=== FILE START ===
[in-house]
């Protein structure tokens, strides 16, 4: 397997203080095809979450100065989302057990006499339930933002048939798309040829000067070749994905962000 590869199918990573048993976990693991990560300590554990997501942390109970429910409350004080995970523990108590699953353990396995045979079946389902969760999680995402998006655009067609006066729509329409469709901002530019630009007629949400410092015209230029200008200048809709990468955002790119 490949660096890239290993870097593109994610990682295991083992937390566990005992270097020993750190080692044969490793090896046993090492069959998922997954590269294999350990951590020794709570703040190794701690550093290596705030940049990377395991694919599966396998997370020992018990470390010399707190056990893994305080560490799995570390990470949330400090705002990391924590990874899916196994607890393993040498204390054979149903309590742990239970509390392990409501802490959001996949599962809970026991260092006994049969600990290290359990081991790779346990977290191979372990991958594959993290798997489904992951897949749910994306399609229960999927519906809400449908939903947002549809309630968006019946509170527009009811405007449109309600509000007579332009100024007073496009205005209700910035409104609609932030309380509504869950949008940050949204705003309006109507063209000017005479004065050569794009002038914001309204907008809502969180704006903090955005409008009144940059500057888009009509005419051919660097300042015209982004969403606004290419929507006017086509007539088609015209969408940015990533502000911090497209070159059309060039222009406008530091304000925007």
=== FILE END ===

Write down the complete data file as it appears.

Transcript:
[in-house]
């Protein structure tokens, strides 16, 4: 397997203080095809979450100065989302057990006499339930933002048939798309040829000067070749994905962000 590869199918990573048993976990693991990560300590554990997501942390109970429910409350004080995970523990108590699953353990396995045979079946389902969760999680995402998006655009067609006066729509329409469709901002530019630009007629949400410092015209230029200008200048809709990468955002790119 490949660096890239290993870097593109994610990682295991083992937390566990005992270097020993750190080692044969490793090896046993090492069959998922997954590269294999350990951590020794709570703040190794701690550093290596705030940049990377395991694919599966396998997370020992018990470390010399707190056990893994305080560490799995570390990470949330400090705002990391924590990874899916196994607890393993040498204390054979149903309590742990239970509390392990409501802490959001996949599962809970026991260092006994049969600990290290359990081991790779346990977290191979372990991958594959993290798997489904992951897949749910994306399609229960999927519906809400449908939903947002549809309630968006019946509170527009009811405007449109309600509000007579332009100024007073496009205005209700910035409104609609932030309380509504869950949008940050949204705003309006109507063209000017005479004065050569794009002038914001309204907008809502969180704006903090955005409008009144940059500057888009009509005419051919660097300042015209982004969403606004290419929507006017086509007539088609015209969408940015990533502000911090497209070159059309060039222009406008530091304000925007």